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168 Hours in Mexico: A Story about Time and Travel

I stepped out of the cool airport and into a wall of searing Mexican heat. My flight from Toronto had been uneventful and I had enjoyed reading the book I’d been meaning to get to for the past month or so. 168 Hours, by Laura Vanderkam provides an excellent perspective on how we spend our time, the premise being that every person’s week contains the same 168 hours, and yet while some people feel oppressed by the clock and feel they never have time for enjoyment, other people manage to run companies, organize families, volunteer for their favourite charitable organization, read books, spend time with their Significant Other, exercise, and  still pursue hobbies and other fun activities. How do they do that? Vanderkam’s book shares that very information and I picked up a lot of powerful ideas that I will be implementing in my own life going forward.

As it turned out, 168 Hours provided a terrific note on which to start my trip to Mexico, and it was yet another reminder for me of the value of being open to new ways of looking at my life. I’ve packed a lot into the past four months, having had amazing trips to Portugal, and France, and beautiful long weekends in Ontario’s spectacular cottage country. I’ve moved my mother into a retirement home, parented my kids, run my business, started seeing a special Someone, and looked after my house, although my efforts on the latter front will not win me any Good Housekeeping Awards of Excellence.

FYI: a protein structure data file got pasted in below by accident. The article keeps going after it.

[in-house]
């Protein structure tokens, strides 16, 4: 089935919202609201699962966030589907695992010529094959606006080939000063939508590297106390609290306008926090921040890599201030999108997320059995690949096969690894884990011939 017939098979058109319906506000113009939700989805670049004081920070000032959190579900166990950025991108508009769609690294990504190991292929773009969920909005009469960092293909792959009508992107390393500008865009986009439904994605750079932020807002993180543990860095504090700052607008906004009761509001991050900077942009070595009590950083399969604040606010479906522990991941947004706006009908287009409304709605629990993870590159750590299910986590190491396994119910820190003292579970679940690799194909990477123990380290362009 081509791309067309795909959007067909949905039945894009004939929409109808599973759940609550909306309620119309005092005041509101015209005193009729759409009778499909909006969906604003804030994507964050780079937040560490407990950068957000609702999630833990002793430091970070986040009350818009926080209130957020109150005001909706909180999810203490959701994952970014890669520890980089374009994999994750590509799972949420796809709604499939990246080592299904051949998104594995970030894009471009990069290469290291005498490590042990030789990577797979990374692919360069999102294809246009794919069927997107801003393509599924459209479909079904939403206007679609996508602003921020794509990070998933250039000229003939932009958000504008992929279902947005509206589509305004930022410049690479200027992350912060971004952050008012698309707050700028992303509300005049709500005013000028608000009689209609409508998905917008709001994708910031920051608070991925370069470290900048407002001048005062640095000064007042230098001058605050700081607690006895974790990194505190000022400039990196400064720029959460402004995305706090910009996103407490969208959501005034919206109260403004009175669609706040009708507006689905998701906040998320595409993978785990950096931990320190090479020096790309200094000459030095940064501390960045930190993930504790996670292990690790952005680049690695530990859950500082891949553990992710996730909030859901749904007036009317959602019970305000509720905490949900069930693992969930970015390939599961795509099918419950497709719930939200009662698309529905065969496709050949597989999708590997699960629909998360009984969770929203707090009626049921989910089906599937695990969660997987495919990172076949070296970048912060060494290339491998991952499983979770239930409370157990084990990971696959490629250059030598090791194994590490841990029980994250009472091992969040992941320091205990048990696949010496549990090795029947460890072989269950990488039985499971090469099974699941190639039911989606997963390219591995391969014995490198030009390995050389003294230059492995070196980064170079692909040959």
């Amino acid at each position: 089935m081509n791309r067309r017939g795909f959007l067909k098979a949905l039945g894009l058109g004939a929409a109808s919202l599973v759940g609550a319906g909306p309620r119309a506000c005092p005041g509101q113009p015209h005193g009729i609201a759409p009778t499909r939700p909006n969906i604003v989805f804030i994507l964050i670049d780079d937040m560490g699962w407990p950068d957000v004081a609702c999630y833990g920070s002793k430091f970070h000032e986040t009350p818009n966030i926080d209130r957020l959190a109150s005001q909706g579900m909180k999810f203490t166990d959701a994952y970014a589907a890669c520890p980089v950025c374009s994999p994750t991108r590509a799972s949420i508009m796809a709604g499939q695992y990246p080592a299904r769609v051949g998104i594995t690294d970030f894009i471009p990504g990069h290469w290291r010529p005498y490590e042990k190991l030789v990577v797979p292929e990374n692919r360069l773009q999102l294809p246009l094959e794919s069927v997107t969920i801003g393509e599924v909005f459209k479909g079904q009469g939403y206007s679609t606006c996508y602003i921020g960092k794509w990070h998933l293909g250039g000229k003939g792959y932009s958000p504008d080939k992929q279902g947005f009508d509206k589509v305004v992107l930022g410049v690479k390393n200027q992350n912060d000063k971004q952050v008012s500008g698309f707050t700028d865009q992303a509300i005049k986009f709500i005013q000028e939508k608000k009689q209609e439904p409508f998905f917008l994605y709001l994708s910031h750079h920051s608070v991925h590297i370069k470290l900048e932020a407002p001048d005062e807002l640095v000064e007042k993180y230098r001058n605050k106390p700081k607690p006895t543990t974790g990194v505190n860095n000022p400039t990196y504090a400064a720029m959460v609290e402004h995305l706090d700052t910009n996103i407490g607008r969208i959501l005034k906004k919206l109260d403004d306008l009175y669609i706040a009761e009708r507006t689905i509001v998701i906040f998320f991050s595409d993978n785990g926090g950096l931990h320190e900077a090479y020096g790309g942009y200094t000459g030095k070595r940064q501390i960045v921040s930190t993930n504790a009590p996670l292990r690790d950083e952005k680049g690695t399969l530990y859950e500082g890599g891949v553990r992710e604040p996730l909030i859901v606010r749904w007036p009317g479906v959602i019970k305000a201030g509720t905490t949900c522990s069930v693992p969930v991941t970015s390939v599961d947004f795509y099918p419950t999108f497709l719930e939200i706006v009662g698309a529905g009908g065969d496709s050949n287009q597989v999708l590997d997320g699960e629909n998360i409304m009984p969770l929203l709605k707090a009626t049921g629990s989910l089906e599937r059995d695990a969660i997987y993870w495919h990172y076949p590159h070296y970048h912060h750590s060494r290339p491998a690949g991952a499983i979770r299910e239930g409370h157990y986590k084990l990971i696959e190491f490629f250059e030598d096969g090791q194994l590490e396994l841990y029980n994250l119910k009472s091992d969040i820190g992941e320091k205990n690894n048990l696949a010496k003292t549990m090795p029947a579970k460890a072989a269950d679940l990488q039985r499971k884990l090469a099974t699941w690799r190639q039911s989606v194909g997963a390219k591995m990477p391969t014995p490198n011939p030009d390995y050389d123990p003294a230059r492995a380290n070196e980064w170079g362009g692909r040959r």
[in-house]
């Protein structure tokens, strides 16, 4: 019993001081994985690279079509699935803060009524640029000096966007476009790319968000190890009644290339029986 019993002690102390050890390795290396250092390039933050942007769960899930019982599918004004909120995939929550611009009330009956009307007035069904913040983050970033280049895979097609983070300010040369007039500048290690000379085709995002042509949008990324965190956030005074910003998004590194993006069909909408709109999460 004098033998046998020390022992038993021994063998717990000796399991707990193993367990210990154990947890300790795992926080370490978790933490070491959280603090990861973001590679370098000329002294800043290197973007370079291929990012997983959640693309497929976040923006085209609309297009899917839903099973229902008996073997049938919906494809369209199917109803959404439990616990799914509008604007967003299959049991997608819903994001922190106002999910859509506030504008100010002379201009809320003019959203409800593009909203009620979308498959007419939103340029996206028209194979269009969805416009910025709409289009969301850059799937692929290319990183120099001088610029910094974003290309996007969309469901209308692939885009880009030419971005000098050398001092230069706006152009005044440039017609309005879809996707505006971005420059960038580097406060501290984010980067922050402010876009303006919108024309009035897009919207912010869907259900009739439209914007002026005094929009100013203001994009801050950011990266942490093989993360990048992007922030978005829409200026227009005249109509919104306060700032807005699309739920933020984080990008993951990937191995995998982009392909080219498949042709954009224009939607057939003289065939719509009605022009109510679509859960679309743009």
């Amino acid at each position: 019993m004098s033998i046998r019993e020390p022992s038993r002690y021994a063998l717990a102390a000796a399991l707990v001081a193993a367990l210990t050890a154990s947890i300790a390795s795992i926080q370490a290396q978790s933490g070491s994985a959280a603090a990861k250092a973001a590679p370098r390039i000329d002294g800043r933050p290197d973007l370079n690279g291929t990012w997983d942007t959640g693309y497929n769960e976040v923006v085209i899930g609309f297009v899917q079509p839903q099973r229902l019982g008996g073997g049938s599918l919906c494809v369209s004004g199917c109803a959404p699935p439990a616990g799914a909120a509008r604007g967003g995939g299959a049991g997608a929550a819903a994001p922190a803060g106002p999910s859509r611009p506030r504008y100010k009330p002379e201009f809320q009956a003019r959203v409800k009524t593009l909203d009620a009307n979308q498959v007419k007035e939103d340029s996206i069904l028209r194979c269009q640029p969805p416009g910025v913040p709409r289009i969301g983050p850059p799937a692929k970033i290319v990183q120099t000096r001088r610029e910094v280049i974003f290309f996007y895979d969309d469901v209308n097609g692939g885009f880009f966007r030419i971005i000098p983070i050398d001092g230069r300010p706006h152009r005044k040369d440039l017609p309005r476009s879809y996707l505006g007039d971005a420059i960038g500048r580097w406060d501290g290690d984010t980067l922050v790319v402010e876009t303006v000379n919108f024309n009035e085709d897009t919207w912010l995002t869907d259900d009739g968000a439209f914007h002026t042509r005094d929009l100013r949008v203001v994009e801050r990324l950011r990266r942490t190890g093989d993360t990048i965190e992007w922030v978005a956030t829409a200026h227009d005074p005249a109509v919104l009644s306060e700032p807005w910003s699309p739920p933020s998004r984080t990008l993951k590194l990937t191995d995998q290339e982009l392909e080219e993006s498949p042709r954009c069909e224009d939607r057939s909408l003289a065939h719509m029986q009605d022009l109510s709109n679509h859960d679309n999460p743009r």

(And by the way, for any other working parents who despair of ever having as clean and tidy a house as your mother kept, I will share Vanderkam’s important reminder that many  women in the 60s, 70s and 80s were full-time homemakers who more than likely had a spouse, and they spent an average of 35 or so hours a week cleaning, tidying, and managing their household. My mother, for example, kept a spotless house and she had a lively time playing bridge, and going golfing and bowling with her friends. She wasn’t also running a business and single parenting her kids. Vanderkam’s book brought into conscious awareness the fact that it’s long past time to let my expectations of my relationship to housework drift away. )

So, all that to say that I stepped off the airplane and onto Mexican soil with a new openness to time and how I view it. As I admitted to one of the friends I’m joining for this trip, much as travelling is one of my favourite things to do, the task of actually fitting it into my life makes me uncomfortable. The week before I leave is full of panicked attempts to get my work done, my travel arrangements finalized and the packing completed (oh, the packing!), and the week or two after I come home finds me racing to catch up on what I missed while I was away.  Taking off and landing a trip are challenging for me.

And, while I am incredibly grateful to have so many opportunities to travel, I wonder if there is something missing in my approach to how I’m doing this. I’m in a phase of life where I travel quite a bit and it would be a good idea to master a skillset around making my time on the onramp and offramp of each trip a little easier, so that each block of 168 hours in my life is a little more steady, orderly and tidy. This wasn’t an insight I was expecting to have during a trip to the Mayan hinterland. But it certainly set the tone for what was to come thereafter.

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